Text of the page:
"For the first time we've shown that you can use Wi-Fi devices to power the sensors in cameras and other devices," said lead author Vamsi Talla, a UW electrical engineering doctoral student. "We also made a system that can co-exist as a Wi-Fi router and a power source—it doesn't degrade the quality of your Wi-Fi signals while it's powering devices."
PoWiFi could help enable development of the Internet of Things, where small computing sensors are embedded in everyday objects like cell phones, coffee makers, washing machines, air conditioners, mobile devices, allowing those devices to "talk" to each other. But one major challenge is how to energize those low-power sensors and actuators without needing to plug them into a power source as they become smaller and more numerous.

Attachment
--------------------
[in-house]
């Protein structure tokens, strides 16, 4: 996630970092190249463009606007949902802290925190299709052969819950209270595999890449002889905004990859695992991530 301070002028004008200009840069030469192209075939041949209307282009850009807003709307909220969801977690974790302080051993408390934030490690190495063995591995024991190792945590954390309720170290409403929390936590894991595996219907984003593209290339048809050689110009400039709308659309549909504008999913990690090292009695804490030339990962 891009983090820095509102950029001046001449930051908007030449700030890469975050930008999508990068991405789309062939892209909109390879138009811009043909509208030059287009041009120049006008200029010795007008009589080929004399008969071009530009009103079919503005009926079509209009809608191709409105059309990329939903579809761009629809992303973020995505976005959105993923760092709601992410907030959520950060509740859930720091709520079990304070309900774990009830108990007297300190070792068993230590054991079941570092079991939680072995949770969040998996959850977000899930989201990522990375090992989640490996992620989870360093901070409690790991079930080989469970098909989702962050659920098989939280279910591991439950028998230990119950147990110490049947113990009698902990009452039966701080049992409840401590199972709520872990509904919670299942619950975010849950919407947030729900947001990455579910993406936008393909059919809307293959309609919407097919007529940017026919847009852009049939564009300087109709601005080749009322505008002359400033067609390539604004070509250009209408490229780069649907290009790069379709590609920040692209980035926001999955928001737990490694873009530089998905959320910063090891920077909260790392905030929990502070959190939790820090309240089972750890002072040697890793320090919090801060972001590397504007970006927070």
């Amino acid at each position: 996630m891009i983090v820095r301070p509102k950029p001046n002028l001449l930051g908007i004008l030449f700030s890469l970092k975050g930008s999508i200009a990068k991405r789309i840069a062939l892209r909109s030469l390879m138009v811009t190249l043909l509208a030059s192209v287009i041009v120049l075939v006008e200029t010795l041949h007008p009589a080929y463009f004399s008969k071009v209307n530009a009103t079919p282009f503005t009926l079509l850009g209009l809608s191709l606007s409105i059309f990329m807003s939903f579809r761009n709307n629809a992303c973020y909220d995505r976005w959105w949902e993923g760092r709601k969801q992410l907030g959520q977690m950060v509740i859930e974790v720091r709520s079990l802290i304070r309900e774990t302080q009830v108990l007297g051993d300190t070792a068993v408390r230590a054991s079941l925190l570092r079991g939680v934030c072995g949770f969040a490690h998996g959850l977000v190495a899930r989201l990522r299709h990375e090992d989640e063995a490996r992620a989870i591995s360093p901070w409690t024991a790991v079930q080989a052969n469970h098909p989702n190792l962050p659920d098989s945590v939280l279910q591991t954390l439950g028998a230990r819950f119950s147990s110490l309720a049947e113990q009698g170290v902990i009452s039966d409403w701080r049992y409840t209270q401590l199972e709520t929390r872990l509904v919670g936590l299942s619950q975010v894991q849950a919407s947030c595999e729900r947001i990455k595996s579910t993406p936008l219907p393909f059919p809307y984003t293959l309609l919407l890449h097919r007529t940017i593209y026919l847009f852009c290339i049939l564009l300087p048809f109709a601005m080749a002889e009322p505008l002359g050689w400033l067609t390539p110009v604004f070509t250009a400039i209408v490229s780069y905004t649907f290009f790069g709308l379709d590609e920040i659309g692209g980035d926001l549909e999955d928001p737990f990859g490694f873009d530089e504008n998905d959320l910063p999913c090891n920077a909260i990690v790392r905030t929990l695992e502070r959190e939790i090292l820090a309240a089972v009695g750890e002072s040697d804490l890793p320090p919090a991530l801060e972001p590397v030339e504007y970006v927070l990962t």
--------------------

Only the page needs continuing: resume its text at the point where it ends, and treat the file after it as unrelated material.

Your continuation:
The team of UW computer science and electrical engineers found that the peak energy contained in untapped, ambient Wi-Fi signals often came close to meeting the operating requirements for some low-power devices. But because the signals are sent intermittently, energy "leaked" out of the system during silent periods.
The team fixed that problem by optimizing a router to send out superfluous "power packets" on Wi-Fi channels not currently in use—essentially beefing up the Wi-Fi signal for power delivery—without affecting the quality and speed of data transmission. The team also developed sensors that can be integrated in devices to harvest the power.